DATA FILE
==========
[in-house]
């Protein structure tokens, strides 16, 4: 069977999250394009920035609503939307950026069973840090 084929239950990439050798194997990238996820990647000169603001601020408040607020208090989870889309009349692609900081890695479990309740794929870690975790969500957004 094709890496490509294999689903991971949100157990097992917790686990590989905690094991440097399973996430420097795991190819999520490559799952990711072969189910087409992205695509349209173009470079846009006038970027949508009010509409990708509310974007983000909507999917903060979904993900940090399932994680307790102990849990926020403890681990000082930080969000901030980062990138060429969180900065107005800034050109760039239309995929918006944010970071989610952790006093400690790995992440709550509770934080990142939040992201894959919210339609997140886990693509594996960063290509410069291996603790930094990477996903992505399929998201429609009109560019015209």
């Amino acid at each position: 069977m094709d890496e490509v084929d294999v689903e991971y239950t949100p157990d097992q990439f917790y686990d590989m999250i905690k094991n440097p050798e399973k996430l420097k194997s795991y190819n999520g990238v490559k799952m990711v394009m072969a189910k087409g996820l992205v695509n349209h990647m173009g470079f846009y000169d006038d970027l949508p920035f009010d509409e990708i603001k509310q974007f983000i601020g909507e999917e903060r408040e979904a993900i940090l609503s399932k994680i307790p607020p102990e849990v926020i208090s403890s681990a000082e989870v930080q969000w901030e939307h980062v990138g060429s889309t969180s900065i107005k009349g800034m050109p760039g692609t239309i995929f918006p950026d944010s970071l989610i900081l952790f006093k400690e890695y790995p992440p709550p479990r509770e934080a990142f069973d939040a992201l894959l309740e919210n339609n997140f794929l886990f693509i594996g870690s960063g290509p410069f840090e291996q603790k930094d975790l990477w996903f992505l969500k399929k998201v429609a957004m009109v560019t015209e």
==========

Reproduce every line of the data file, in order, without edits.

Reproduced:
[in-house]
């Protein structure tokens, strides 16, 4: 069977999250394009920035609503939307950026069973840090 084929239950990439050798194997990238996820990647000169603001601020408040607020208090989870889309009349692609900081890695479990309740794929870690975790969500957004 094709890496490509294999689903991971949100157990097992917790686990590989905690094991440097399973996430420097795991190819999520490559799952990711072969189910087409992205695509349209173009470079846009006038970027949508009010509409990708509310974007983000909507999917903060979904993900940090399932994680307790102990849990926020403890681990000082930080969000901030980062990138060429969180900065107005800034050109760039239309995929918006944010970071989610952790006093400690790995992440709550509770934080990142939040992201894959919210339609997140886990693509594996960063290509410069291996603790930094990477996903992505399929998201429609009109560019015209």
């Amino acid at each position: 069977m094709d890496e490509v084929d294999v689903e991971y239950t949100p157990d097992q990439f917790y686990d590989m999250i905690k094991n440097p050798e399973k996430l420097k194997s795991y190819n999520g990238v490559k799952m990711v394009m072969a189910k087409g996820l992205v695509n349209h990647m173009g470079f846009y000169d006038d970027l949508p920035f009010d509409e990708i603001k509310q974007f983000i601020g909507e999917e903060r408040e979904a993900i940090l609503s399932k994680i307790p607020p102990e849990v926020i208090s403890s681990a000082e989870v930080q969000w901030e939307h980062v990138g060429s889309t969180s900065i107005k009349g800034m050109p760039g692609t239309i995929f918006p950026d944010s970071l989610i900081l952790f006093k400690e890695y790995p992440p709550p479990r509770e934080a990142f069973d939040a992201l894959l309740e919210n339609n997140f794929l886990f693509i594996g870690s960063g290509p410069f840090e291996q603790k930094d975790l990477w996903f992505l969500k399929k998201v429609a957004m009109v560019t015209e």